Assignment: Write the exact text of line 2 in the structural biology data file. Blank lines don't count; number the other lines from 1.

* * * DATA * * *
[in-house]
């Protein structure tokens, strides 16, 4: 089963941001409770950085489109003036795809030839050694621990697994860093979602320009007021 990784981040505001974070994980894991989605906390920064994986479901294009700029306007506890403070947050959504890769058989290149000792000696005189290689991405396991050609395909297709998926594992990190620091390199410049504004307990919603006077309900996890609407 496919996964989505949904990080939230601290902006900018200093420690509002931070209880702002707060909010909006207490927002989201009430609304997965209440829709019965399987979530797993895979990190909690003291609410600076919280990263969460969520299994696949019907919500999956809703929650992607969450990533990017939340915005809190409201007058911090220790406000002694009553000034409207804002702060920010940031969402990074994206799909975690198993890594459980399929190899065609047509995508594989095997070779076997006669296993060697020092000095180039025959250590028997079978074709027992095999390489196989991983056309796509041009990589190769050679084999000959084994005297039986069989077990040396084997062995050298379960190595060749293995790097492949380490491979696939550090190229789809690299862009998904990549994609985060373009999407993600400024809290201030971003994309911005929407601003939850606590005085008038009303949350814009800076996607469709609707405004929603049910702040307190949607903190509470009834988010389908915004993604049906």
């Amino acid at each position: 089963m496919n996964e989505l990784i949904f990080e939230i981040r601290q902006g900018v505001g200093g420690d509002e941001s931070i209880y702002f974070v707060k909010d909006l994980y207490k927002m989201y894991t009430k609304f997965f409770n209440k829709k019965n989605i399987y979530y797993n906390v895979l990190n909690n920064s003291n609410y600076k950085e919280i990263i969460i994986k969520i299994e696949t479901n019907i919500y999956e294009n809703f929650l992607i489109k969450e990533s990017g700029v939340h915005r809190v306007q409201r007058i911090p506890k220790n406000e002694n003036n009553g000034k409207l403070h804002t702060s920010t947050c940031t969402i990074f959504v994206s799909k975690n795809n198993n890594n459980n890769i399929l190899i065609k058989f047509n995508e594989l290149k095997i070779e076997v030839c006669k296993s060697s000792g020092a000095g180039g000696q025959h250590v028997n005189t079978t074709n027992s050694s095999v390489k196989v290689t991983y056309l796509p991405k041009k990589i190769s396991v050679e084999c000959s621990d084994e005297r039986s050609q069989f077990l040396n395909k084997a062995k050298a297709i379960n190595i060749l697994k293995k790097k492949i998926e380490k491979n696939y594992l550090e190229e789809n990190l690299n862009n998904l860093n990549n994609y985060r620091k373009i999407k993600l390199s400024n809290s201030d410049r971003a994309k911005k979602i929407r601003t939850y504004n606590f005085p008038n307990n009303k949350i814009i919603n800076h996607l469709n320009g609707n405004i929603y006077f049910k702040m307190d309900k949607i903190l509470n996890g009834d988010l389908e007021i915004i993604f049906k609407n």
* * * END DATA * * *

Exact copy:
């Protein structure tokens, strides 16, 4: 089963941001409770950085489109003036795809030839050694621990697994860093979602320009007021 990784981040505001974070994980894991989605906390920064994986479901294009700029306007506890403070947050959504890769058989290149000792000696005189290689991405396991050609395909297709998926594992990190620091390199410049504004307990919603006077309900996890609407 496919996964989505949904990080939230601290902006900018200093420690509002931070209880702002707060909010909006207490927002989201009430609304997965209440829709019965399987979530797993895979990190909690003291609410600076919280990263969460969520299994696949019907919500999956809703929650992607969450990533990017939340915005809190409201007058911090220790406000002694009553000034409207804002702060920010940031969402990074994206799909975690198993890594459980399929190899065609047509995508594989095997070779076997006669296993060697020092000095180039025959250590028997079978074709027992095999390489196989991983056309796509041009990589190769050679084999000959084994005297039986069989077990040396084997062995050298379960190595060749293995790097492949380490491979696939550090190229789809690299862009998904990549994609985060373009999407993600400024809290201030971003994309911005929407601003939850606590005085008038009303949350814009800076996607469709609707405004929603049910702040307190949607903190509470009834988010389908915004993604049906």